Tag Archives: Add-on

5th rule of agile ERP: interface where possible

imageOne of the biggest absurdities about ERP systems springs from the very word we use so often when describing ERP: integrated.

ERP is an integrated system: it integrates all data and processes into a single application. Different modules look over different aspects of data and processes, but a change in one module automatically reflects in all others.

A fantastic concept. When it was invented, it streamlined processes, boosted productivity and eliminated overhead and error.

So, whenever a new functionality is needed by a company, it should be integrated into the ERP, to benefit from the integrated system. Right?

Wrong.

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Why is add-on better than custom, any day?

image Implementation is like marriage. For better or worse, you choose a piece of software, take it under your roof and commit to it for a long term, so help you God.

And as in marriage, if you want to live happily ever after with your new software, the my way or the highway attitude doesn’t help much—you must be open to compromise.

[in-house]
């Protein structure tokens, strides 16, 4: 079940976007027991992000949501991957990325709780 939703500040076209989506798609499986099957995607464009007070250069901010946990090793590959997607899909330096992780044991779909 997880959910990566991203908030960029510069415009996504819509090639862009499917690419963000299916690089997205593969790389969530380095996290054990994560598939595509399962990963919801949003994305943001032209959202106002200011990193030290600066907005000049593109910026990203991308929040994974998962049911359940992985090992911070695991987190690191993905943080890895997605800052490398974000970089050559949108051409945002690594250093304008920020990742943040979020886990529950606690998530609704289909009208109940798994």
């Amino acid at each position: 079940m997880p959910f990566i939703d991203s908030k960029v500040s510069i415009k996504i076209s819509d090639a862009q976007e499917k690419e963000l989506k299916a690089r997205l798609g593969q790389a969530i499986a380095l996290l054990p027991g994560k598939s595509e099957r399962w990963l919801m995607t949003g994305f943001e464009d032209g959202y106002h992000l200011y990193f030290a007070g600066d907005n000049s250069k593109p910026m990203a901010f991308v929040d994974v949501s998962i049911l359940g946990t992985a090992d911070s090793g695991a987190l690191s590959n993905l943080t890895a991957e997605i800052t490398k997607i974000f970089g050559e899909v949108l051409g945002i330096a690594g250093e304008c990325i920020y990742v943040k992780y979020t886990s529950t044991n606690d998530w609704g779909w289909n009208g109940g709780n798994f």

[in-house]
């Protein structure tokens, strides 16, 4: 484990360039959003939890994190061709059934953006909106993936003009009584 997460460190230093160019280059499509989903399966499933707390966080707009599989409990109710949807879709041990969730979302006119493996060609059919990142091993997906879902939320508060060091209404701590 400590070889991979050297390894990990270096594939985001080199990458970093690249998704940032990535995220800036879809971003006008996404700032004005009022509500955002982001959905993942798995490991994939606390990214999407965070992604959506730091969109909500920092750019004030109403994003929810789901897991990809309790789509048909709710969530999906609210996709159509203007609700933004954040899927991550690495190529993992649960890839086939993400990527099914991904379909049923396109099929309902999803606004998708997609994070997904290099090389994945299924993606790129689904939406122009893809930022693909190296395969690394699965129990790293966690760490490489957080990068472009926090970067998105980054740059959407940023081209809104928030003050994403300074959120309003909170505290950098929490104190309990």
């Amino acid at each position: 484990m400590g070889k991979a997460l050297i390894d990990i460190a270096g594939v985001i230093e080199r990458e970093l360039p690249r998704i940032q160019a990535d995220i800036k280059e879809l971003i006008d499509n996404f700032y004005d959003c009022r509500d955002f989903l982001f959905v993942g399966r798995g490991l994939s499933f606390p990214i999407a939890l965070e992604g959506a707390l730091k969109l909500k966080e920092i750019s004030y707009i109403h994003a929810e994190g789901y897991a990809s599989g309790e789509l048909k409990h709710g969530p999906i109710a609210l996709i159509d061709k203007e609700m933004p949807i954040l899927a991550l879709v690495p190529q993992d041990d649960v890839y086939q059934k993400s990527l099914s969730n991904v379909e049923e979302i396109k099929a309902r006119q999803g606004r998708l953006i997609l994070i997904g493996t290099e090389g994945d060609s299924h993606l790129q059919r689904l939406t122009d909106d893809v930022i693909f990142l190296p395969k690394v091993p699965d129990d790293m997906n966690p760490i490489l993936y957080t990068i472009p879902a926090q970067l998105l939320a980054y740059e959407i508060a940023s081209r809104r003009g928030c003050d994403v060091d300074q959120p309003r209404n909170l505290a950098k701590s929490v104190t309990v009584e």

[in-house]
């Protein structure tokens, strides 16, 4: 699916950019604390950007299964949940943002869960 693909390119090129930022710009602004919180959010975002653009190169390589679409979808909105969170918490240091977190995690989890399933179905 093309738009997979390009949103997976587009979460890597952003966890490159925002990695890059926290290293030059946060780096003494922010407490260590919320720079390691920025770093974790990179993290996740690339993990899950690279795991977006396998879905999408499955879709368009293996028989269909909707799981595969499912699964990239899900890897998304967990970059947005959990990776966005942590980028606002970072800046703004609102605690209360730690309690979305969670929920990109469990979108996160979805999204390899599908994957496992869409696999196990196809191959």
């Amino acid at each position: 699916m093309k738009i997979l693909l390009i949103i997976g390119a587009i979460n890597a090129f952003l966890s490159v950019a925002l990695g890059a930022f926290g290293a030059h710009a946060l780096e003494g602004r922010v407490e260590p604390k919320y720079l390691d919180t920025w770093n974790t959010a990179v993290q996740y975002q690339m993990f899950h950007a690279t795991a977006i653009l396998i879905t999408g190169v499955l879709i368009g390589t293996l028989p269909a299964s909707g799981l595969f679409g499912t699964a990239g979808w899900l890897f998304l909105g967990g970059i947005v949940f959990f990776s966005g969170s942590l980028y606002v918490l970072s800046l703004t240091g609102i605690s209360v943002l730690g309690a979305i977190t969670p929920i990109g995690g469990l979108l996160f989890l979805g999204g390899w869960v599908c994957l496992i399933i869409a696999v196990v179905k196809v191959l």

Last Monday, I argued for avoiding customizations if at all possible, an argument I stand by firmly. It’s like forcing your wife to color her hair pink. I don’t know about your wife, but mine doesn’t color her hair pink. If you like it pink, it’s probably something to think about before turning your yes in.

But NAV is NAV, isn’t it? It has what it has, and if I need it different, I have to customize it, right?

Wrong. You can compromise.

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The value of Degree of Fit: understanding risks

image The degree of fit is an important indicator of your project’s alignment with the standard functionality.

After you determine the degree of fit, and understand what it means for the project, do you just passively accept the findings, or do you do something to make them more favorable?

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Sure Step in action: Degree of Fit

I’d like to have a BMW X6. A fantastic car. Only, I’d like it to be convertible, because I love the feel of wind in my hair while driving into summer sunset. I could use a glass roof as well, it makes the interior feel much more spacious. And of course, it can’t have that automatic transmission—I don’t care if it’s not a hybrid car, it simply must have the continuously variable transmission, no matter the cost.

I’ll never have a car like this.

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